By Paul Lewis
Salmon season has been in full swing, gorgeous chrome is being caught in the saltwater as well as the rivers in our area. As for me, well those that follow the NWFR magazine know that I have been in Charleston, South Carolina recently, meaning I am missing one of my favorite seasons, Salmon plunking! Plunking for salmon is a fantastic way to spend a morning or afternoon relaxing with the family on a sand bank, maybe make some food and then wait for a beautiful fish to bend your rod in half. Although I spend most of my time actively fishing in rivers with hardware or drifting, when my family goes to the riverbank to spend an afternoon, I always bring a plunking rod to throw out, and often get lucky.
In Charleston, plunking for salmon isn’t exactly an option, but there is still plunking to be had, so I changed my gear, grabbed some heavier rods, and went down to the beach to plunk for a different type of chrome, sharks! Shark fishing meets all the boxes of enjoying a day on the riverbank. It is relaxing, calming, and in the blink of an eye, things go from calm to crazy!
My shark adventure began just as a fantastic day plunking for salmon does, by clocking out of work, picking up my girlfriend, and heading down to the beach to spend a few hours sunbathing, enjoying a picnic dinner, and seeing if we can entice a shark into biting. Before we could eat dinner, we had to catch ourselves some bait on the light spinning gear we brought along. Our bait of choice was Southern kingfish and croaker, which we found willing to bite right in the surf line. Catching the kingfish and croaker is the same technique as surf perch fishing back home. We used a high-low rig with a small piece of shrimp or a “Fish-Bite” artificially scented bait strip to hook these fish, and once we had a few it was time to chunk them up and throw it out there! As a bonus, croaker and kingfish are delicious, so whatever bait we had left over became a future dinner.
Our rig for the shark was quite intimidating, as it consisted of an 8-ounce weight on a fish-finder rig, 6 feet of 100-lb mono leader, 8 inches of wire, and then finally a 9/0 circle hook. Needless to say, this was one challenging rig to cast. After wading out into the surf, wielding my 10-foot rod above my head, and casting towards the horizon, we were fishing! I put my rod in my sand spike, loosened the drag up so my rod wouldn’t be pulled into the Atlantic, and began the wait. By the size of the gear, it is understandable to think that we are fishing for giant sharks, but the 100lb leader is to save the braided mainline from the tail whip of a shark, which due to their rough skin abrades away quite easily without any shock leader. The target was sharks in the 25–50-pound rage, which we knew were in the area.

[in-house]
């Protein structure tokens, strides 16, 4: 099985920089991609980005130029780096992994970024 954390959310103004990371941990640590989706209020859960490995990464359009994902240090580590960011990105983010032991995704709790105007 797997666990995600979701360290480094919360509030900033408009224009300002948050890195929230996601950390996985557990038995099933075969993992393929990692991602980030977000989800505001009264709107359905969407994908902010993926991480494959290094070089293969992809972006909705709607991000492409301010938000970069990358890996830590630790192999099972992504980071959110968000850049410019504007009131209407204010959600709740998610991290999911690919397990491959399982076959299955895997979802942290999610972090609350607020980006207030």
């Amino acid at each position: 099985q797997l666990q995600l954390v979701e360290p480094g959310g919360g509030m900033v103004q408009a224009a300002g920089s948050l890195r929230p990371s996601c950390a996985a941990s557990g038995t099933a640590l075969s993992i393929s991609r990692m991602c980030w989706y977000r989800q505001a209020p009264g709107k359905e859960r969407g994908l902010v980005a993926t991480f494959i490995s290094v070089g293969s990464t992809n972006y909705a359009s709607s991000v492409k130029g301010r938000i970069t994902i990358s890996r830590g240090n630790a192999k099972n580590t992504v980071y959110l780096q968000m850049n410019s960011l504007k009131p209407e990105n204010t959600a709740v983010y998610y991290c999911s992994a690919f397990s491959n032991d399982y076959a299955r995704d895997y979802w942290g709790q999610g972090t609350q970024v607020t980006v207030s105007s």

After about 15 minutes of soaking ½ a whiting, my rod bent in half and started screaming drag. I ran over, tightened down on the fish, and began to do battle with a beast! The first fish did not feel very much like the target species, but it was BIG. Sharks tend to take off fast on big runs, and this fish was suctioning to the bottom and only taking runs on occasion, which meant one thing: big stingray. After a quality fight, I landed a big southern stingray who engulfed the bait. A quick photo, careful work to remove the hook while minding the stinger on the tail, and a fast release, then it was back in the game for a shark.
After some fresh bait, and a tiring shoulder from casting 8-ounces over and over again, the wait was back on. About an hour later, the rod slammed down hard and drag was peeling. I went to tighten down, but not matter how hard I tightened down, drag kept peeling off. SHARK ON! It was an incredible battle, drag screaming, people watching, and finally, a gorgeous blacktip over 50 inches was on the beach. A fast photo and dehook, then a clean release, and it was mission accomplished. Being careful and working fast when handling shark is paramount to keeping the sharks healthy and alive after release. And just like that, it was mission accomplished. With another hour to be at the beach, my girlfriend and I elected to toss out a couple more baits and ended up landing another nice shark (fine tooth 45+ inches) and another fantastic ray.
It was a perfect relaxing evening on the beach, capped off with a gorgeous blacktip, a fine tooth, a couple rays, and a bunch of whiting and croaker in the surf, all while getting tan and enjoying a picnic dinner with my girlfriend, all in three hours. This shark adventure was the exact thing I needed to get my plunking fix while I am away from our fantastic salmon rivers. The gear was a little different, the rod was a little stiffer, and the general fish size was a little heavier, but it was the same principle and general technique was the same, bringing be back to the riverbank with my family. If you have time to plunk on the river this year, I highly recommend it! NWFR has some fantastic information on their website with plunking and river reports, give them a glance then hit the water!
Tight lines all!